Brief Description: The Bryan County tornado crossed the county line and weakened as it moved into a less populated area. Once the tornado moved east of GA State Road 17, it lifted. There were no further reports of damage or touchdowns from the parent supercell until the F1 touchdown reported just west of Hardeeville, S.C., which is approximately 12 miles from the last report of damage in Effingham County, Georgia. There were 40 homes damaged along GA 17, about 5 miles south of Guyton. Six of these were mobile homes that were destroyed. Numerous trees were uprooted or snapped off 10 to 15 feet above the ground.
44.71983-04-23333°10'N / 81°27'W33°14'N / 81°13'W13.00 Miles200 Yards022.5M0Barnwell
45.21998-09-03232°45'N / 81°39'W32°49'N / 81°36'W8.00 Miles350 Yards07435K0Screven
 Brief Description: Numerous trees snapped off or uprooted. The most extensive damage was approximately 3 miles north of Sylvania. In this area, there were 5 mobile homes destroyed, 1 business destroyed, 15 mobile homes with major damage and 5 mobile homes with minor damage.
45.41967-07-07232°45'N / 81°38'W0.50 Mile33 Yards0025K0Screven
45.91961-09-13232°04'N / 81°07'W0.20 Mile20 Yards0025K0Chatham
46.31980-05-23232°03'N / 81°05'W1.00 Mile100 Yards02250K0Chatham
46.71970-05-25232°01'N / 80°51'W2.50 Miles33 Yards0025K0Chatham
49.71973-11-09232°00'N / 81°05'W1.00 Mile200 Yards00250K0Chatham
49.72003-07-01232°34'N / 81°42'W32°36'N / 81°42'W2.50 Miles100 Yards0000Screven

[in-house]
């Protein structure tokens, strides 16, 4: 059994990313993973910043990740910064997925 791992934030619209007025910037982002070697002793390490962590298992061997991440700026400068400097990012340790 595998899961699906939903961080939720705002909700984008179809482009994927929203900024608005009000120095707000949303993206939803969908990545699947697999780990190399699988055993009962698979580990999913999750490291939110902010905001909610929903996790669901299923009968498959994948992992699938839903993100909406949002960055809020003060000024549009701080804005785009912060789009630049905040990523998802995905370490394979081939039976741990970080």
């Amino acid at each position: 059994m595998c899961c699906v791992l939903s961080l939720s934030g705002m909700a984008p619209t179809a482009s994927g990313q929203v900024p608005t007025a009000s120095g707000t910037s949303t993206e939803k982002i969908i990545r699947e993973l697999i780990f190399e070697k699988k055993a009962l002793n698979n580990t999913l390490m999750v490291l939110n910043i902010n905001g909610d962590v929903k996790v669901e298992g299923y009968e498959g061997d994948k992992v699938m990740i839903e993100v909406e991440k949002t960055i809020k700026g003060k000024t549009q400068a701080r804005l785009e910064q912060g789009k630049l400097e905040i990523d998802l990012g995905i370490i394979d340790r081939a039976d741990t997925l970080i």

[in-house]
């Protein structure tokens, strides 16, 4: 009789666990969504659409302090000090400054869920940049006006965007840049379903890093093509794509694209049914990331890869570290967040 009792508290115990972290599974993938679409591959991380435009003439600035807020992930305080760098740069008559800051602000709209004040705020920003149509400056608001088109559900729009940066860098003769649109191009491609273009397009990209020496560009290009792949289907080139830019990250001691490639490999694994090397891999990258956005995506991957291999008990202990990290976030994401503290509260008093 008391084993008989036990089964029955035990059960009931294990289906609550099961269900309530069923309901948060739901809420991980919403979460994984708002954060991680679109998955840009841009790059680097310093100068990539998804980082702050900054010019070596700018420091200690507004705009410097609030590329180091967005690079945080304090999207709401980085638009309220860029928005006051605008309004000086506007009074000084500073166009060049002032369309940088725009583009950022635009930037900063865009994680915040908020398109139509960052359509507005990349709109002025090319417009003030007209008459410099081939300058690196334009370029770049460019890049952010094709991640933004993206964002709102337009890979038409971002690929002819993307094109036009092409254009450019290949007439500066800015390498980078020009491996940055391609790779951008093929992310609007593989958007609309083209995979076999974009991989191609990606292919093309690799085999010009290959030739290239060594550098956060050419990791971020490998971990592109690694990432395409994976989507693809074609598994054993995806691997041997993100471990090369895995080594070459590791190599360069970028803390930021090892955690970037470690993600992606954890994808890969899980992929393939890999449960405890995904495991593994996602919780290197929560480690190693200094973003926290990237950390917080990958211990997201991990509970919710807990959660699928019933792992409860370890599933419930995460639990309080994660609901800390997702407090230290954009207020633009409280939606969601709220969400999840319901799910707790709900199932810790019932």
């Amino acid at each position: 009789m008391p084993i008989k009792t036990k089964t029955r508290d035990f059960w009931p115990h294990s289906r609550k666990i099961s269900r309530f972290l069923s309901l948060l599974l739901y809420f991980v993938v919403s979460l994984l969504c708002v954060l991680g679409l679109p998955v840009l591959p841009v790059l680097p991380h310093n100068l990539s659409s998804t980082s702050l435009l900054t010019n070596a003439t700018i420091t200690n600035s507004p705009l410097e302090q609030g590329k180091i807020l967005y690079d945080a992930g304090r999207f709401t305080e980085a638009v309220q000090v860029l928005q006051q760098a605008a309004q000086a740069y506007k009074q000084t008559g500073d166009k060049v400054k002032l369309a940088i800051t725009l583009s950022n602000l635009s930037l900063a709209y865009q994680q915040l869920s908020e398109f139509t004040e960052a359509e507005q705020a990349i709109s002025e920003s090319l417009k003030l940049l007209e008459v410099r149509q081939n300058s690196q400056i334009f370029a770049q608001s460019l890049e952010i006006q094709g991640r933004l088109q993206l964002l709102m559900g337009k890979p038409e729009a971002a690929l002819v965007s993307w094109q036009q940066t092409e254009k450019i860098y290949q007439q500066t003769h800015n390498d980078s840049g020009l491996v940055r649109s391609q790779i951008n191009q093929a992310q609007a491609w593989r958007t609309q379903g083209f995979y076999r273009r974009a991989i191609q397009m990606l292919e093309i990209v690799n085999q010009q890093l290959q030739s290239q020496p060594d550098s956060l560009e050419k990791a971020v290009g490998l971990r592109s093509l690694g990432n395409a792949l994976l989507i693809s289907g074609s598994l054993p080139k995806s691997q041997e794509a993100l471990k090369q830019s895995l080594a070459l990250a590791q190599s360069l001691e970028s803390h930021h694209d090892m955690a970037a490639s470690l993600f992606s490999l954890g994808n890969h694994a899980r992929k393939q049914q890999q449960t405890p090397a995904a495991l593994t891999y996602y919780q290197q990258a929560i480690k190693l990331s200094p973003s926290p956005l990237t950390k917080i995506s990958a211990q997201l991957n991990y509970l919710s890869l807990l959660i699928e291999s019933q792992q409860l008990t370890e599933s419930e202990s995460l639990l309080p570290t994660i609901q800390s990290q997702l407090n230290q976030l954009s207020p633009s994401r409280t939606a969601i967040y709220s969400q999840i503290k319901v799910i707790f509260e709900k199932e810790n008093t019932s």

Brief Description: A tornado moved out of Bulloch county into the extreme southern part of the county. Numerous trees were knocked down. Much of WFO Charleston's CWA was impacted by the remnants of Tropical Storm Bill as it tracked to the northeast across the extreme northern section of Georgia. The mini outbreak of tornadoes started around 8 p.m. on the night of July 1st and did not stop until after 115 a.m. on the morning of July 2nd. Fortunately, there were no deaths with the tornadoes. Screven County was hardest hit with three separate tornadoes and three areas of wind damage.
50.01998-05-10233°01'N / 80°07'W32°59'N / 80°02'W10.00 Miles666 Yards175.0M0Berkeley
 Brief Description: After two brief earler touchdowns in Dorchester County, the supercell crossed Interstate 26 into Berkeley County where the most extensive damage occurred. There were 442 homes damaged (17 destroyed, 113 major damage, and the remainder had minor damage. Areas hardest hit were Frankie Lane and Royale Road, where numerous mobile homes were located. There was a 90 year old female who was injured severely when her mobile home was flipped and throuwn more than 40 feet. She died several hours later. Several eye witnesses reported seeing vortices rotating around the main funnel. This fact was born out by the damage pattern in several areas. F90MH


* The information on this page is based on the global volcano database, the U.S. earthquake database of 1638-1985, and the U.S. Tornado and Weather Extremes database of 1950-2010.